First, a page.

On-chip cavity optomechanical coupling
Department of Physics, University of Alberta, T6G 2E1, Edmonton, AB, Canada
* e-mail: email@example.com
Accepted: 2 April 2014
Published online: 29 April 2014
On-chip cavity optomechanics, in which strong co-localization of light and mechanical motion is engineered, relies on efficient coupling of light both into and out of the on-chip optical resonator. Here we detail our particular style of tapered and dimpled optical fibers, pioneered by the Painter group at Caltech, which are a versatile and reliable solution to efficient on-chip coupling. A brief overview of tapered, single mode fibers is presented, in which the single mode cutoff diameter is highlighted.
The apparatus used to create a dimpled tapered fiber is described, followed by a comprehensive account of the procedure by which a dimpled tapered fiber is produced and mounted in our system. The custom-built optical access vacuum chambers in which our on-chip optomechanical measurements are performed are then discussed. Finally, the process by which our optomechanical devices are fabricated and the method by which we explore their optical and mechanical properties is explained.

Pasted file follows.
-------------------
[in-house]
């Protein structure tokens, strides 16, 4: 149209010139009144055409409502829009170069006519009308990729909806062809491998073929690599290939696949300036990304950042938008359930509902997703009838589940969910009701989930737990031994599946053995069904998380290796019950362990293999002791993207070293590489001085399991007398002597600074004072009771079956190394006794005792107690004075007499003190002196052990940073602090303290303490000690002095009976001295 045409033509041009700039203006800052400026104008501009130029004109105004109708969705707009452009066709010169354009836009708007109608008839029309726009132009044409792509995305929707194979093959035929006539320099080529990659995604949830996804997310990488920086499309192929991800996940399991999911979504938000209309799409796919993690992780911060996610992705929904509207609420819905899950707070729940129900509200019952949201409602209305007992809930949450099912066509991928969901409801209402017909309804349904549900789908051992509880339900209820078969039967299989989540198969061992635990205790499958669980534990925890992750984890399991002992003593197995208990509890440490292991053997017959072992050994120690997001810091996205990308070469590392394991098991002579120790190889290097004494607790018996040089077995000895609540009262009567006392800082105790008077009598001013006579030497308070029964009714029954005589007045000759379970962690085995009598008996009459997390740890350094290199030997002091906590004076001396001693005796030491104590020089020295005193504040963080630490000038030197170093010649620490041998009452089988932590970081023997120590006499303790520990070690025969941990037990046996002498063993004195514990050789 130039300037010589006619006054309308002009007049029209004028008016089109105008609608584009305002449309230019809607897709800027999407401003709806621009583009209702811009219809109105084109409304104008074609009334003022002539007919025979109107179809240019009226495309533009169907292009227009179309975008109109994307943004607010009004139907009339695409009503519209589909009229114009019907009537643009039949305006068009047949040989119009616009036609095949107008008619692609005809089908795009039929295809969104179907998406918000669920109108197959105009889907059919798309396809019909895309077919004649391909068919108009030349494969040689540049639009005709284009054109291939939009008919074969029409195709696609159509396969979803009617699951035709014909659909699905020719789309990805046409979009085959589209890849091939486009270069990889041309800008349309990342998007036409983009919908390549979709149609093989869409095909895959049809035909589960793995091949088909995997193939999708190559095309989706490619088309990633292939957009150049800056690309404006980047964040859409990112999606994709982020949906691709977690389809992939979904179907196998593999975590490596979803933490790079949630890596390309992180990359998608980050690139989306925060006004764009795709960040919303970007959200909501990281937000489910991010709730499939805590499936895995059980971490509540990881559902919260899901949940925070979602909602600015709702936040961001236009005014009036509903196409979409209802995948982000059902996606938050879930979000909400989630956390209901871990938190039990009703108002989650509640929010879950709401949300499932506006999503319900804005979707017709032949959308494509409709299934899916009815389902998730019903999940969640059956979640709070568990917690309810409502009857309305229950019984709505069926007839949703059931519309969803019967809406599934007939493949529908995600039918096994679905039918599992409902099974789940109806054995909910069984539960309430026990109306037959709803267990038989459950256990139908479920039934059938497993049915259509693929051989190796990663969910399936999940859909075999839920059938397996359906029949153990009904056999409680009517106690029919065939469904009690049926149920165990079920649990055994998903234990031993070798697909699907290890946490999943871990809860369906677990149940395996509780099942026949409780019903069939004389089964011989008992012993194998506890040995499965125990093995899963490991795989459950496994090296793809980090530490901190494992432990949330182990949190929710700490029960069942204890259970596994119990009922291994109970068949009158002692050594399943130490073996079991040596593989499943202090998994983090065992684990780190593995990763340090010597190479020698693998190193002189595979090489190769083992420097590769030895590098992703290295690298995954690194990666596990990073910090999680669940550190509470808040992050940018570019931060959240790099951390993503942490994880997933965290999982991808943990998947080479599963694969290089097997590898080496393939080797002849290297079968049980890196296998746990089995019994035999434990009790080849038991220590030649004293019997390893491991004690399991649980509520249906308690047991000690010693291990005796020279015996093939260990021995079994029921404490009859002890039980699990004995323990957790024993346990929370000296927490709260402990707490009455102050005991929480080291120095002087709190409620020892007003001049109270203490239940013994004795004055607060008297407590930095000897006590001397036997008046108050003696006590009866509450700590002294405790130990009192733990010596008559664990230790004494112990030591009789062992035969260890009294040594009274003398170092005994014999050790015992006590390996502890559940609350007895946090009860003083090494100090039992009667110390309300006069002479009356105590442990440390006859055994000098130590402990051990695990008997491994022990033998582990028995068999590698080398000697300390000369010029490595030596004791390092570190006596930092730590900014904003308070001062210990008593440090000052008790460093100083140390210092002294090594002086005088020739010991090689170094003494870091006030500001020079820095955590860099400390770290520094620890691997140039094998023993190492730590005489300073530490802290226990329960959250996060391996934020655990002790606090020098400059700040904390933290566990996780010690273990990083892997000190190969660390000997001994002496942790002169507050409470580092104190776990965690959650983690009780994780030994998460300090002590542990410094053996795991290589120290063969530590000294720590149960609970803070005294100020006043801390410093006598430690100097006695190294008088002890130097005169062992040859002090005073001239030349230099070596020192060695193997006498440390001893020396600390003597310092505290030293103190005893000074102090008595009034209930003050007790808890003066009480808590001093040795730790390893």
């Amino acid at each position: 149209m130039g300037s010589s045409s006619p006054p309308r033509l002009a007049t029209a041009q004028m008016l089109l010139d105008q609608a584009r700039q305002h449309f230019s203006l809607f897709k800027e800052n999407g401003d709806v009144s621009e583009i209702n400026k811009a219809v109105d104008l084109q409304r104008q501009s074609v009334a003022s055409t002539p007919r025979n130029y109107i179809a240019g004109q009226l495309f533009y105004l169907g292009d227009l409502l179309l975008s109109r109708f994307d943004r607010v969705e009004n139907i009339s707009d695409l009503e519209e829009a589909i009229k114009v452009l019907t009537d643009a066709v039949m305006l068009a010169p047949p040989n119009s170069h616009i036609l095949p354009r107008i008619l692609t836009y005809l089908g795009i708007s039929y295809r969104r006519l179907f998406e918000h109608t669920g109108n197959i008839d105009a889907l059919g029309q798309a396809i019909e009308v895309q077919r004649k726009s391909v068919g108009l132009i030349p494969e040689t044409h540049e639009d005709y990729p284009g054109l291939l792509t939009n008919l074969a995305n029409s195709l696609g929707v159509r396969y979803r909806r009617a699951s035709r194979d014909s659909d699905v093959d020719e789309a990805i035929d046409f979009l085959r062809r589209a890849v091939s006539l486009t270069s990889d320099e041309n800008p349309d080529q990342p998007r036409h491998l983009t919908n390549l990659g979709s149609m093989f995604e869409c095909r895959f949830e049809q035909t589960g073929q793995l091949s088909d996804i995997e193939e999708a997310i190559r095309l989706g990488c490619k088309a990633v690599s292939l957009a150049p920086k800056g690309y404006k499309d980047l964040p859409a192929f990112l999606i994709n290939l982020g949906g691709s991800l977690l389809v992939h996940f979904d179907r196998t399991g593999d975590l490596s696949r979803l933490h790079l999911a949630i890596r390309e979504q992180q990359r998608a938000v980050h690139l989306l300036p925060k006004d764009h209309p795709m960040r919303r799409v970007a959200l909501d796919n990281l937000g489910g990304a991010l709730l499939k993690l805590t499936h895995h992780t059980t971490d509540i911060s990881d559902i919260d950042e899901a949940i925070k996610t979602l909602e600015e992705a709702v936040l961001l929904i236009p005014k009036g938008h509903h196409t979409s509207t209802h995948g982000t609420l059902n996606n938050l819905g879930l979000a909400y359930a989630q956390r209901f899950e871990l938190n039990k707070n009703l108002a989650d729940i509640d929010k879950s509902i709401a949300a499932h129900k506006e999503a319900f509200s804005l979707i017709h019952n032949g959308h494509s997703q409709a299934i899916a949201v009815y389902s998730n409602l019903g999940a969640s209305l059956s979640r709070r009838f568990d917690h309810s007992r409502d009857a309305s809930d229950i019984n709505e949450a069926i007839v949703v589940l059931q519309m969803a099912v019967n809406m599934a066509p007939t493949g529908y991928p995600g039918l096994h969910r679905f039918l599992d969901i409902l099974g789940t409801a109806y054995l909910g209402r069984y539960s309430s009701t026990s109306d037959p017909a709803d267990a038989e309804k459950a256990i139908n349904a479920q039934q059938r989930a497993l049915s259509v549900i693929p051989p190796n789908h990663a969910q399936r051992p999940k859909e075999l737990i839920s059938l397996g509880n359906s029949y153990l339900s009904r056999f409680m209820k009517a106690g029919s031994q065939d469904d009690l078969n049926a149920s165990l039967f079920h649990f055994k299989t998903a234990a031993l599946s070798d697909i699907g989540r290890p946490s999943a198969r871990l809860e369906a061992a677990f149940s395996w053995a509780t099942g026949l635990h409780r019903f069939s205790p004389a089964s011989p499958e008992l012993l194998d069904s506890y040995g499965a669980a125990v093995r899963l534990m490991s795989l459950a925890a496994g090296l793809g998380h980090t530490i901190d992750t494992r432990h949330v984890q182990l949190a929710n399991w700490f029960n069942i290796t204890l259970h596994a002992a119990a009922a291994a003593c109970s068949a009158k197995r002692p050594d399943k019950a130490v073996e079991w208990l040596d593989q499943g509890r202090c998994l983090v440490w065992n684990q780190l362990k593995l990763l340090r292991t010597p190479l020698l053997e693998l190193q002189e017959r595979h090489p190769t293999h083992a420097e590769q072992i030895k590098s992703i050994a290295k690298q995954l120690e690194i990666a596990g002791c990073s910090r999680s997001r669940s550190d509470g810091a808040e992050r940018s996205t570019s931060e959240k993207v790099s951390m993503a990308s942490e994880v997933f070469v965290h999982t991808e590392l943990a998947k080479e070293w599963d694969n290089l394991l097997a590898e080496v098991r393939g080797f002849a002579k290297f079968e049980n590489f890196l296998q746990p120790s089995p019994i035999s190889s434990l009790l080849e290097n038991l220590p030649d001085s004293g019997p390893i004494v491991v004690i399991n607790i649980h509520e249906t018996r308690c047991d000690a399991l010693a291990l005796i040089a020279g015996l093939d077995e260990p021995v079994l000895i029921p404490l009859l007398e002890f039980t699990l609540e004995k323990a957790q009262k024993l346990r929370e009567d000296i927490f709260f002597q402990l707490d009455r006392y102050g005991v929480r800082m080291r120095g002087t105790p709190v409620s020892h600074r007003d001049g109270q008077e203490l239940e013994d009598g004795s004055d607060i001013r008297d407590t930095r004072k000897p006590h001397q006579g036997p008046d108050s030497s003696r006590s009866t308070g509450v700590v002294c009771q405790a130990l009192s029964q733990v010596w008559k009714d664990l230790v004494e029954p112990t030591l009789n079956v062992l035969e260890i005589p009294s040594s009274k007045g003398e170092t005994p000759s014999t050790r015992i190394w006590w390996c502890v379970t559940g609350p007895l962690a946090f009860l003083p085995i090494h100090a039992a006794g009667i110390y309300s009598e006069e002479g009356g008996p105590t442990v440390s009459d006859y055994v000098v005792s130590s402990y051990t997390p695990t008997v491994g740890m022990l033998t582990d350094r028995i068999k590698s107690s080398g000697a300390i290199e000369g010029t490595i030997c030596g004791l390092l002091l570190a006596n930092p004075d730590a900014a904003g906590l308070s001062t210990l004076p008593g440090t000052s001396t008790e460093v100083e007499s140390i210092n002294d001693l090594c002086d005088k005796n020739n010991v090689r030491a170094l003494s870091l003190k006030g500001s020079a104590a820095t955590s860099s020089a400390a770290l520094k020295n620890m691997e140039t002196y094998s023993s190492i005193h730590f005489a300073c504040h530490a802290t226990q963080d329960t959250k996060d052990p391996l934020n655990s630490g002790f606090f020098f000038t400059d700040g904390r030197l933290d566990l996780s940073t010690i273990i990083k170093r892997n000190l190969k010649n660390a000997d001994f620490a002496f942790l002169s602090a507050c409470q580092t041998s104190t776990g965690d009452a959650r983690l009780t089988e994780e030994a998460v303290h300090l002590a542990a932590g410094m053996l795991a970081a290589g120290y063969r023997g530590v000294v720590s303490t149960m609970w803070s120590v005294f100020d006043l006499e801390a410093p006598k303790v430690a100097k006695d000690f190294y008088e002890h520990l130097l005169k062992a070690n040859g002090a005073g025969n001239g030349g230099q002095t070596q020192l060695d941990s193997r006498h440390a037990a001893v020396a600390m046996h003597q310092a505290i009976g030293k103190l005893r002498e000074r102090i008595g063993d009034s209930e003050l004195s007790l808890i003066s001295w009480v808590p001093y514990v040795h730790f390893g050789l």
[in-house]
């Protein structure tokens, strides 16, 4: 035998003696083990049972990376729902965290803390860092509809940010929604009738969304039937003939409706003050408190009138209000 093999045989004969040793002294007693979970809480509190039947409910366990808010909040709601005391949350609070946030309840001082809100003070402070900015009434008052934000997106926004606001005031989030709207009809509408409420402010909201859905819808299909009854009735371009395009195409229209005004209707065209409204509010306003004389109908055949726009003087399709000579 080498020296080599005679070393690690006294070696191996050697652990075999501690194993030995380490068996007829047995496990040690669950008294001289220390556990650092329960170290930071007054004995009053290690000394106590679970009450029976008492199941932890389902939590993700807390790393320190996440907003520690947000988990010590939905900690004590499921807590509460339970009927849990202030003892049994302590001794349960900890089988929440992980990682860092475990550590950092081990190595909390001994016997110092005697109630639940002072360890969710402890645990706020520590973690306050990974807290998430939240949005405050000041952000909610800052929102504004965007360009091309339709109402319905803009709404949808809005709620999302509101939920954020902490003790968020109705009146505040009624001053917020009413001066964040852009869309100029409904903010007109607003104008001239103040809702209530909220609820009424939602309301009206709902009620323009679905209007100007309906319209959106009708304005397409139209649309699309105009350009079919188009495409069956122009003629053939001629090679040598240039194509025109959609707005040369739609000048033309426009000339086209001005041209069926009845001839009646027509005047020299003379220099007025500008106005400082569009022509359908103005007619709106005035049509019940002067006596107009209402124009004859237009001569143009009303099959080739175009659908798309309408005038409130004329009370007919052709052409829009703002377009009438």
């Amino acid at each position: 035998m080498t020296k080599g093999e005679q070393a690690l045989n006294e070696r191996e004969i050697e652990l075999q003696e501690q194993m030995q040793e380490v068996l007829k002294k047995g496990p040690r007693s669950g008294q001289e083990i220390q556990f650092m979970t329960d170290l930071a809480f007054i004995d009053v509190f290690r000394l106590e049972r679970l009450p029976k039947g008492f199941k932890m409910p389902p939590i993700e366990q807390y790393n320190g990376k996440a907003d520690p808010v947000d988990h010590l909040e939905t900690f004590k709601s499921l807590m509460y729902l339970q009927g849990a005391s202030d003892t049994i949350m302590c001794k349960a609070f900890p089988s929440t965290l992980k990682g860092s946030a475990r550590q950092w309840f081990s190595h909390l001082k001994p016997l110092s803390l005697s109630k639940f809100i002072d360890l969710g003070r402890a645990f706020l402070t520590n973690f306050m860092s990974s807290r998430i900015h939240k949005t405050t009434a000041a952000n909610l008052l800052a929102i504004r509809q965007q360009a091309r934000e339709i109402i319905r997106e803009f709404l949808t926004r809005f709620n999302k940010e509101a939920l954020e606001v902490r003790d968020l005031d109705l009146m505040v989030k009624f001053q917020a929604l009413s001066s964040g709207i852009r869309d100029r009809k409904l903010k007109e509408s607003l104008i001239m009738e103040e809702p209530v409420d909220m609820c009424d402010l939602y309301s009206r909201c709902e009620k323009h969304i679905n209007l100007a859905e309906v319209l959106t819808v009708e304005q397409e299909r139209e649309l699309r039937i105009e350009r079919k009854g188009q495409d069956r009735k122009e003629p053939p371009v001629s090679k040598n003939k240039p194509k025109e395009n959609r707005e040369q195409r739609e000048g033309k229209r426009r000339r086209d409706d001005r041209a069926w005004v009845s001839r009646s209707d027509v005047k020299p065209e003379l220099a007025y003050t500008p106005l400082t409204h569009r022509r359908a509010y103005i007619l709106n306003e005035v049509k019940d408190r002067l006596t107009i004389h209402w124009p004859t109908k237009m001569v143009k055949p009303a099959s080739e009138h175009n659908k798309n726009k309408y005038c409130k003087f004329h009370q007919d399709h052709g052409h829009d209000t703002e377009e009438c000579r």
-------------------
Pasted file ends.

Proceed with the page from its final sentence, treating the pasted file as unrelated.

Using this method of on-chip optomechanical coupling, angular and displacement noise floors of 4 nrad/ [see pdf] and 2 fm/ [see pdf] have been demonstrated, corresponding to torque and force sensitivities of [see pdf] and 132 aN/ [see pdf] , respectively.
The methods and results of our on-chip optomechanical coupling system are summarized. It is our expectation that this manuscript will enable the novice to develop advanced optomechanical experiments.
07.60.-j; 07.10.Cm; 42.50.Wk
Key words: Cavity optomechanics / Nanoscale transduction / Dimpled fiber / Tapered fiber / Nanomechanics
© Hauer et al.; licensee Springer on behalf of EPJ., 2014
This article is published under license to BioMed Central Ltd. This is an Open Access article distributed under the terms of the Creative Commons Attribution License ( http://creativecommons.org/licenses/by/2.0), which permits unrestricted use, distribution, and reproduction in any medium, provided the original work is properly credited.